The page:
OVER-THE-TOP VIDEO

Capacity - - Contents -

OTT ser­vices have cut into prof­its

OTT SER­VICES HAVE MAS­SIVELY CUT INTO CAR­RIER PROF­ITS FROM MES­SAG­ING AND VOICE, BUT COULD PART­NER­SHIPS WITH OTT VIDEO PROVIDERS OF­FER THE NEXT BIG REV­ENUE STREAM?

For years, Over-the-top (OTT) ser­vices have been pitched as one of the big­gest chal­lenges faced by the tele­coms in­dus­try. How can car­ri­ers, with their huge net­works and mas­sive op­er­at­ing ex­pen­di­ture, com­pete with the likes of What­sapp or Skype, who need only a few data cen­tres and some soft­ware to run? As peo­ple have switched away from tra­di­tional voice calls and mes­sag­ing ser­vices to voice over IP (VOIP) and dig­i­tal mes­sag­ing plat­forms car­ri­ers’ prof­its have slumped.

GFK an­a­lyst Im­ran Choud­hary said: “As smart­phones brought with them the app rev­o­lu­tion, data has be­come more im­por­tant as a key com­po­nent within the new op­er­at­ing model for car­ri­ers. How­ever, as con­sumers use more data through OTT ser­vices, there has been a greater strain placed on car­ri­ers to im­prove net­work in­fra­struc­ture to be able to fa­cil­i­tate such high data use.”

Choud­hary points to re­search that data-driven rev­enue now makes up a quar­ter of in­come for some Euro­pean car­ri­ers, up from 12% a few years ago.

“With the back­drop of a con­sol­i­dat­ing Euro­pean car­rier mar­ket and a tightly com­pet­i­tive land­scape in the US, car­ri­ers need to meet the long-stand­ing con­sumer ex­pec­ta­tions of lower data prices year-onyear, while de­liv­er­ing mar­gin and profit to in­vestors at the same time. Given this, and the fact that in­fra­struc­ture im­prove­ments to fa­cil­i­tate grow­ing data de­mand re­quire a high level if cap­i­tal ex­pen­di­ture, many car­ri­ers are look­ing at ways to en­sure they cap­ture and mon­e­tise the next wave of in­creas­ing con­sumer be­hav­iour.”

How­ever, with new power comes great op­por­tu­nity, at least ac­cord­ing to CCS In­sight an­a­lyst Paolo Pesca­tore, who claims car­ri­ers have al­ready lost the bat­tle for mes­sag­ing and will soon lose voice calls, so must look at other OTT part­ner­ships and ser­vices to make ad­di­tional rev­enue.

“They have lost the game in mes­sag­ing, and video is now the new voice,” he ex­plained. “There is so much fo­cus on mes­sag­ing and voice be­cause that is the bread and but­ter of the telco busi­ness to­day, but what has been ig­nored is video. There is a sig­nif­i­cant op­por­tu­nity there for the tel­cos to em­brace the OTT video providers – the likes of Net­flix and so on.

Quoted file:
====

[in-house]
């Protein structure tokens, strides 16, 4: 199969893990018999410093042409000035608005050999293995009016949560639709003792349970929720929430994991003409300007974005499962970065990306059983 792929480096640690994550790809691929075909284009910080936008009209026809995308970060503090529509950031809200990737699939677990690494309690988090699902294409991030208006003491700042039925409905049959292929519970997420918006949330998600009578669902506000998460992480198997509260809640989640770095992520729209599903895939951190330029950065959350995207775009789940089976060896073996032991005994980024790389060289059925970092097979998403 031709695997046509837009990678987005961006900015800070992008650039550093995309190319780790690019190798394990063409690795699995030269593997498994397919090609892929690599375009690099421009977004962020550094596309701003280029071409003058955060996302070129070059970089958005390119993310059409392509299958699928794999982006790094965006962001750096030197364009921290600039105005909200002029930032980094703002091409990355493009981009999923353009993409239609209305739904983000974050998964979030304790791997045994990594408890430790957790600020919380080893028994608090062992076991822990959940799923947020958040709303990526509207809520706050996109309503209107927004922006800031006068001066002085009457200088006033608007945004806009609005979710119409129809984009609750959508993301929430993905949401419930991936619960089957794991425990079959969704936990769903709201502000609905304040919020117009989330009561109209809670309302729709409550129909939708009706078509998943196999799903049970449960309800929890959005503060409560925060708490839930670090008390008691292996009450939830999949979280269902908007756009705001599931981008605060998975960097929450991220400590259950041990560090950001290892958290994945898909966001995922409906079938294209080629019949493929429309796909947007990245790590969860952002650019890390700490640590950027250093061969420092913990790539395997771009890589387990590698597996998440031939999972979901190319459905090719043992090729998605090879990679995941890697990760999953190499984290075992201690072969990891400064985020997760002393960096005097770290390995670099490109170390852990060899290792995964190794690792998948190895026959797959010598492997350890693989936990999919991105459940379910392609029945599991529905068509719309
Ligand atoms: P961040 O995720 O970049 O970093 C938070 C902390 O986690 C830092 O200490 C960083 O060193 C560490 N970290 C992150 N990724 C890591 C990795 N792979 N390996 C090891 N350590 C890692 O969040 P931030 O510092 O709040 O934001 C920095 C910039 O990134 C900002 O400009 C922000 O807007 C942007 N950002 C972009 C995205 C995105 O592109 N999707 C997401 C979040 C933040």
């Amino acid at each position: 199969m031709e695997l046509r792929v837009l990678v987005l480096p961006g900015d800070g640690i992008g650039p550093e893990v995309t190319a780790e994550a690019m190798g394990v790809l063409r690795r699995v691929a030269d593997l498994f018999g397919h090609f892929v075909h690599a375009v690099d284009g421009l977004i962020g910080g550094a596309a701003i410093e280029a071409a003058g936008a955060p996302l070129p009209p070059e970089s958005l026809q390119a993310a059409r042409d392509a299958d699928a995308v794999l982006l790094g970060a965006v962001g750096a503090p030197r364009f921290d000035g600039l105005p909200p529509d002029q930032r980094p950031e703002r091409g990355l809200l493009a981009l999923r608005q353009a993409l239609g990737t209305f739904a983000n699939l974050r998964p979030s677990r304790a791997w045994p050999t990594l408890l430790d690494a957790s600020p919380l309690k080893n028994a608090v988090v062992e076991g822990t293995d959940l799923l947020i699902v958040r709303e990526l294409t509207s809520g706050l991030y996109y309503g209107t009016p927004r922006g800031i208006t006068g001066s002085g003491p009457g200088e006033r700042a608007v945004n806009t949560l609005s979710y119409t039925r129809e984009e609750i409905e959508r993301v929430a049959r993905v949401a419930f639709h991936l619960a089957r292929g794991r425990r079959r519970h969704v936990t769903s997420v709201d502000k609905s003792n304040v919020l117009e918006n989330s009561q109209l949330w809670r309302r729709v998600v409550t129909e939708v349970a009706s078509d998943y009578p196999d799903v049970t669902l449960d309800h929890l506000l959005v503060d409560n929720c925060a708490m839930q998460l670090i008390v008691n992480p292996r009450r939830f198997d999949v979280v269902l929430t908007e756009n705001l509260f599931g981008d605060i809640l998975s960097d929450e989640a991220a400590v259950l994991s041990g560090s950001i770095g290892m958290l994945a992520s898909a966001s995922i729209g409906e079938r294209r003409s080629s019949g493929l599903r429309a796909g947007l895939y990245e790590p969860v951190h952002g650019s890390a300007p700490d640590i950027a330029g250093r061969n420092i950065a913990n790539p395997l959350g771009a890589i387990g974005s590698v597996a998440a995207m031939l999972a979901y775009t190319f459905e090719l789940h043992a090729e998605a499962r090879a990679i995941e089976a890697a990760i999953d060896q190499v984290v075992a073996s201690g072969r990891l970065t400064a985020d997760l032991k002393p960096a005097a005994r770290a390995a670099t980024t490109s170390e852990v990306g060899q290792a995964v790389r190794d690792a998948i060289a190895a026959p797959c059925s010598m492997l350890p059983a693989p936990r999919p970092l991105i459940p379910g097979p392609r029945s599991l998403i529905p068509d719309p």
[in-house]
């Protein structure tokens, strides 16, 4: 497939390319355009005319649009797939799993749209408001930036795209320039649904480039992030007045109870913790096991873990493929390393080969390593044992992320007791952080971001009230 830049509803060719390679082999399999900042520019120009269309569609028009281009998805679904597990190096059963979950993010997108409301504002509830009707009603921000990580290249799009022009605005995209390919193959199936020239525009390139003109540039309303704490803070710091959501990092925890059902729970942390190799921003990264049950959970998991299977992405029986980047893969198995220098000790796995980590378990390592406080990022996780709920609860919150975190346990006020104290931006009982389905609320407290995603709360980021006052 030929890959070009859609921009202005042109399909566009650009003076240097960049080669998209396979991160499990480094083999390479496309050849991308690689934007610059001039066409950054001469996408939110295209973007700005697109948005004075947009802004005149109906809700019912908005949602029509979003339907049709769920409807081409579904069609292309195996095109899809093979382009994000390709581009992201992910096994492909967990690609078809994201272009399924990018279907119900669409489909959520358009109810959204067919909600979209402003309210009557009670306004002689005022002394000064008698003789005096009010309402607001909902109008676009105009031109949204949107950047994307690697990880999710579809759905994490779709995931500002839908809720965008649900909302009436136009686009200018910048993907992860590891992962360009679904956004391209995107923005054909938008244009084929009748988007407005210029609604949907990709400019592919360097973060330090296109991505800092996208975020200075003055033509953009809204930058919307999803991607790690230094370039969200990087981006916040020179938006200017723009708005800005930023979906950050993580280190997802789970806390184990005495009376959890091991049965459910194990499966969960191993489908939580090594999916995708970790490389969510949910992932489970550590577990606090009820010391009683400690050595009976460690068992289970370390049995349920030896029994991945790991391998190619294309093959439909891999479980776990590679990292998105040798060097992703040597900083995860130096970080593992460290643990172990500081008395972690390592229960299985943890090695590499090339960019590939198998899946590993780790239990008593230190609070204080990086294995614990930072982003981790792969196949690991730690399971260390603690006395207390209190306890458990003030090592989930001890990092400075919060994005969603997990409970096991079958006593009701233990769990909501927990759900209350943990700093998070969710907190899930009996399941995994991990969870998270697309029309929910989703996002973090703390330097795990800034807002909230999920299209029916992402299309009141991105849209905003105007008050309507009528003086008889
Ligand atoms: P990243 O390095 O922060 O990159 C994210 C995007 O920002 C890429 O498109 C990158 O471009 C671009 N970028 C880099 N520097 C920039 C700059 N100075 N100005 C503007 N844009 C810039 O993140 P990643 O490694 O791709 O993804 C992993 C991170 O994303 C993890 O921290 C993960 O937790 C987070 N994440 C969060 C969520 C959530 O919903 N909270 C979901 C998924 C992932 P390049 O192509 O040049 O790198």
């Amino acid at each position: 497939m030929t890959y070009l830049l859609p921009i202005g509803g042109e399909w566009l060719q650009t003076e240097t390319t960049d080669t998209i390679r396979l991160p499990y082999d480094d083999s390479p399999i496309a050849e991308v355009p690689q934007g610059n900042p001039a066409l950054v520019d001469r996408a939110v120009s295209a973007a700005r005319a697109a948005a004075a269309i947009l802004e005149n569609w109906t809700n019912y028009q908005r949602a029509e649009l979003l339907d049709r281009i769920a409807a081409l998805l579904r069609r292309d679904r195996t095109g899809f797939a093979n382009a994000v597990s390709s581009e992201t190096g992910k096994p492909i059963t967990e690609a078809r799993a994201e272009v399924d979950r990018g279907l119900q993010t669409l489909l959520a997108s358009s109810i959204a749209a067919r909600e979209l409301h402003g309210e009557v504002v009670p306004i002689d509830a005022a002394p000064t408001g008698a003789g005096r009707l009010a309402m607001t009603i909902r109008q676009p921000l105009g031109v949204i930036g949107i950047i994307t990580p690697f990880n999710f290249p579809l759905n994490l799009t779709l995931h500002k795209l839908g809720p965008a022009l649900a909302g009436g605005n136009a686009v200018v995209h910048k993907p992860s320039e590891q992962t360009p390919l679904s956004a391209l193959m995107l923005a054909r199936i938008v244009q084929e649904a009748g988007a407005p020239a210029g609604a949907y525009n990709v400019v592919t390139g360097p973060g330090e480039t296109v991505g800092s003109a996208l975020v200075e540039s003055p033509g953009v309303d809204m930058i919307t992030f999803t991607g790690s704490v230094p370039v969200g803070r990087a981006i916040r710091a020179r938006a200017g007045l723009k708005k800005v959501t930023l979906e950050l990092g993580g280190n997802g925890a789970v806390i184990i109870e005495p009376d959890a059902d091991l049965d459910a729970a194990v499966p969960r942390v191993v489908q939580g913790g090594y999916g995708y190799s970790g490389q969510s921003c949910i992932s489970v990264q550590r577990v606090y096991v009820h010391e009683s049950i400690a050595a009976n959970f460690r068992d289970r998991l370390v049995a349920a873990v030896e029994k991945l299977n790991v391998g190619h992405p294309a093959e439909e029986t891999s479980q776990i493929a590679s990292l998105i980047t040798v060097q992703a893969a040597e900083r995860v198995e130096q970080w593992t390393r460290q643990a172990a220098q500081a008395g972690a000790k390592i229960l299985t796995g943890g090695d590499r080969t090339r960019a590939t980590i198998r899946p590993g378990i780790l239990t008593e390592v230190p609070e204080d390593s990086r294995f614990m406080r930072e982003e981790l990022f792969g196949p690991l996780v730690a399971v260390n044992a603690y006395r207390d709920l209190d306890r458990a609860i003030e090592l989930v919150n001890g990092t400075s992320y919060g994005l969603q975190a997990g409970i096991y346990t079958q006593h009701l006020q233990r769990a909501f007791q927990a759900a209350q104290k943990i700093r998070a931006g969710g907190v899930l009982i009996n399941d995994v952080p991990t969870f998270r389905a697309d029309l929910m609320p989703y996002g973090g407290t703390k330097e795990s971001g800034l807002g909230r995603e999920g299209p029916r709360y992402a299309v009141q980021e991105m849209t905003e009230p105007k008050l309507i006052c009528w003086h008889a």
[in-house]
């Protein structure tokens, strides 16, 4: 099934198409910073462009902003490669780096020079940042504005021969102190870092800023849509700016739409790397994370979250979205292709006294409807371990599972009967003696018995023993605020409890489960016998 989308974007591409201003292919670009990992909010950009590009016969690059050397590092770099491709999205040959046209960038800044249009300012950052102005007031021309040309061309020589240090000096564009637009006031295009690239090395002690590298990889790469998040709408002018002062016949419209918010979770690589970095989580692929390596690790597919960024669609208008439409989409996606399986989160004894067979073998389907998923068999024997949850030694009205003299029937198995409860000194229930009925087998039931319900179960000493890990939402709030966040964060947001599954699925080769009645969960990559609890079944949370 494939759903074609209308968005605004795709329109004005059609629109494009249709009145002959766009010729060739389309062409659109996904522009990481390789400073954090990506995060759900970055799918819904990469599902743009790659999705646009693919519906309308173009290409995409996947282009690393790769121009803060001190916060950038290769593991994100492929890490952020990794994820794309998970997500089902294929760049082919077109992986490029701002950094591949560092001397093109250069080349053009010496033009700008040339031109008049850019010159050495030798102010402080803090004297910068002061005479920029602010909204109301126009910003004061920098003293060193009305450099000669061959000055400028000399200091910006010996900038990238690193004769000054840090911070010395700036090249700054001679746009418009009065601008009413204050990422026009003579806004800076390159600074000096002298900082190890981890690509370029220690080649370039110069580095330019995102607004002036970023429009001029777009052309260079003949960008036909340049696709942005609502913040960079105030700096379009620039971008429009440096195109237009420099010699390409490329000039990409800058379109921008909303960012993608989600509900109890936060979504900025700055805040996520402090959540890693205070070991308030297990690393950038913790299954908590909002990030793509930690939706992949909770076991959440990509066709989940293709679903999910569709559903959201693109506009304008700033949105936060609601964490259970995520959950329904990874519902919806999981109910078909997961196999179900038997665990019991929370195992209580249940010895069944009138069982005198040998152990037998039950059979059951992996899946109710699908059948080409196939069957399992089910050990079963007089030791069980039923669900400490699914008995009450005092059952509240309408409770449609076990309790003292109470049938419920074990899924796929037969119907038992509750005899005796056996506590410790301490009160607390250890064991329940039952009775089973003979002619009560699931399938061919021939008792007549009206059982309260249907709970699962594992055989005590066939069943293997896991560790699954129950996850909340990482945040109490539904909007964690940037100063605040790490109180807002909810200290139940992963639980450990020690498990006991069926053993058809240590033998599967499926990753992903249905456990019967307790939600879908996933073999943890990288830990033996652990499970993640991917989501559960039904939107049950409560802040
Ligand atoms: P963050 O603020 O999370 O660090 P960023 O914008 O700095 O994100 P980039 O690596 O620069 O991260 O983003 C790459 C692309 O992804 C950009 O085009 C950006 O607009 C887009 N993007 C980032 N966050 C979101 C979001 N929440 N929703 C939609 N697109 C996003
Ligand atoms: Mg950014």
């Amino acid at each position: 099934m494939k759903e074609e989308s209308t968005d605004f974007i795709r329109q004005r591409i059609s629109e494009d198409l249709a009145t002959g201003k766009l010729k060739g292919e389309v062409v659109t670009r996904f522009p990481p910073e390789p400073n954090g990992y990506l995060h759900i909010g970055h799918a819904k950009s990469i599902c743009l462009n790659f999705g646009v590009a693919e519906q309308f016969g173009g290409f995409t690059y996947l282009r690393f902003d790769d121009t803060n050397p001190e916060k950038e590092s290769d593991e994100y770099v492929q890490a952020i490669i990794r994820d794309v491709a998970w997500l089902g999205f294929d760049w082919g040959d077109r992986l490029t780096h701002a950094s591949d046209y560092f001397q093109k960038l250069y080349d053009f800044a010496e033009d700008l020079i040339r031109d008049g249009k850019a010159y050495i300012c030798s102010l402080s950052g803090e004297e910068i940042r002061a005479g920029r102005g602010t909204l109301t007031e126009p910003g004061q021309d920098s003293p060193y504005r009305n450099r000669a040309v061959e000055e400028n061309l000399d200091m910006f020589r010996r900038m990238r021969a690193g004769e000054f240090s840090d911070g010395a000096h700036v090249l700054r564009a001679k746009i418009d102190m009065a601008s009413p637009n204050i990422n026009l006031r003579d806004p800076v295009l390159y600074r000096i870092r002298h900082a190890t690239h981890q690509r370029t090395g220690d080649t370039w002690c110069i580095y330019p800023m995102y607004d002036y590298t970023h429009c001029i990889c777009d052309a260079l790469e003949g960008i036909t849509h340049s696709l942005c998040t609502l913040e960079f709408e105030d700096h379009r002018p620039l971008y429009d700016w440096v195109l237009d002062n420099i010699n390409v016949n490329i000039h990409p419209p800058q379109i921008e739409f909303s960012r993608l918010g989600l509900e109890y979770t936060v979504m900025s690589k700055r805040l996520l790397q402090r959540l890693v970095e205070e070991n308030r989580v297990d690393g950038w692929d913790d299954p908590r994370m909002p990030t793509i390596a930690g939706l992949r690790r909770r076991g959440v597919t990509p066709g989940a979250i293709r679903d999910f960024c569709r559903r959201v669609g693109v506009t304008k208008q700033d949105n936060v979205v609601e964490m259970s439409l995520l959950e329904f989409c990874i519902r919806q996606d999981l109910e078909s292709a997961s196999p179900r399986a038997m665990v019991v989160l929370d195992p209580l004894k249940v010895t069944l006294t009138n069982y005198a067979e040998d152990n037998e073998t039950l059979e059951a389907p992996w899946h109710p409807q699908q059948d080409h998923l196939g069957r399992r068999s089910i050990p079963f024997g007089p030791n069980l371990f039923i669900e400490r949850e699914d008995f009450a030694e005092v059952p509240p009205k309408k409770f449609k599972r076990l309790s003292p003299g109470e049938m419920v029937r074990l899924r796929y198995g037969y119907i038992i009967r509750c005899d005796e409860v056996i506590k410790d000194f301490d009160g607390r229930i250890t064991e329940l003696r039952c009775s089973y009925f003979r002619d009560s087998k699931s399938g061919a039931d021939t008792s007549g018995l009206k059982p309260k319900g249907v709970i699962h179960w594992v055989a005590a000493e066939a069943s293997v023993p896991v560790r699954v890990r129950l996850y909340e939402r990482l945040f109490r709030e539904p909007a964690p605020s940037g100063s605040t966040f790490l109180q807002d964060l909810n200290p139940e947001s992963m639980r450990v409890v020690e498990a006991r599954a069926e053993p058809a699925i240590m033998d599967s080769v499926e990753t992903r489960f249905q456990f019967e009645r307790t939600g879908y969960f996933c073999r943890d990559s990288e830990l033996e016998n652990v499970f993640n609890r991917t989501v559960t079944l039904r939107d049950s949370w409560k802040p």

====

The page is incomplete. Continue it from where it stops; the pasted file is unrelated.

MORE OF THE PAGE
“With al­most 90 mil­lion sub­scribers glob­ally, and hav­ing launched in 200 coun­tries, cus­tomers have clearly ex­pe­ri­enced a healthy ap­petite for its ser­vices. In OTT video, Net­flix can be a fren­emy for the car­ri­ers. It needs the tel­cos more than ever right now, given its limited re­sources to ex­pand its brand.

“In the US there are over 100 OTT providers, and they lack a tra­di­tional billing re­la­tion­ship with their cus­tomers. Tra­di­tion­ally, the model for pay TV has been through a ca­ble op­er­a­tor. How­ever, now they want to go di­rect. Who is best equiped to do so than tel­cos, given their ex­ten­sive net­work as­sets? Tel­cos don’t want to spend an enor­mous amount of money se­cur­ing con­tent when they have to in­vest in their net­work.”

Ex­am­ples of part­ner­ships be­tween car­ri­ers and OTT video providers in­clude Net­flix’s agree­ment with BT. An­swer­ing a ques­tion from Ca­pac­ity at a re­cent con­fer­ence, BT chief ex­ec­u­tive Gavin Pat­ter­son ex­plained how the UK in­cum­bent’s re­la­tion­ship with the likes of Net­flix and Google worked to ben­e­fit both par­ties: “Tel­cos and ser­vice providers have to cre­ate the right en­vi­ron­ment where the best of the in­ter­net can be brought to our cus­tomers. More­over, we have to adapt our busi­ness model if we are not at the fore­front of that in­no­va­tion.

“So, for ex­am­ple, we have a com­mer­cial re­la­tion­ship with Net­flix. We cache them deep in our net­work, which ob­vi­ously im­proves the cus­tomer ex­pe­ri­ence, but also re­duces the peer­ing costs. We also in­te­grate them into our EPG on our TV plat­form, so we can work to­gether to drive adop­tion of fi­bre, and that is just one ex­am­ple. We have a sim­i­lar re­la­tion­ship with Google.”

In­deed, this is the so­lu­tion ven­dors are favour­ing as one of the next key evo­lu­tions of net­work in­fra­struc­ture. Take Huawei, for ex­am­ple, which at this year’s Ul­tra­broad­band Fo­rum in Frank­furt told Ca­pac­ity that video would be the key driver of Gi­ga­band – the next gen­er­a­tion of con­nec­tiv­ity.

Eric Xu, deputy chair­man of the board, ro­tat­ing CEO, Huawei, said: “When we deep-dive into global telecom op­er­a­tors’ suc­cess­ful de­ploy­ments in the video in­dus­try, we dis­cover that all of them have a well-de­vel­oped video strat­egy, which is de­signed to drive the growth of broad­band ser­vices.

This will also in­crease the num­ber of broad­band cus­tomers and the Av­er­age Rev­enue Per User (ARPU), in­stead of merely po­si­tion­ing video ser­vices as a value-added ser­vice.”

Newspapers in English

Newspapers from International

© PressReader. All rights reserved.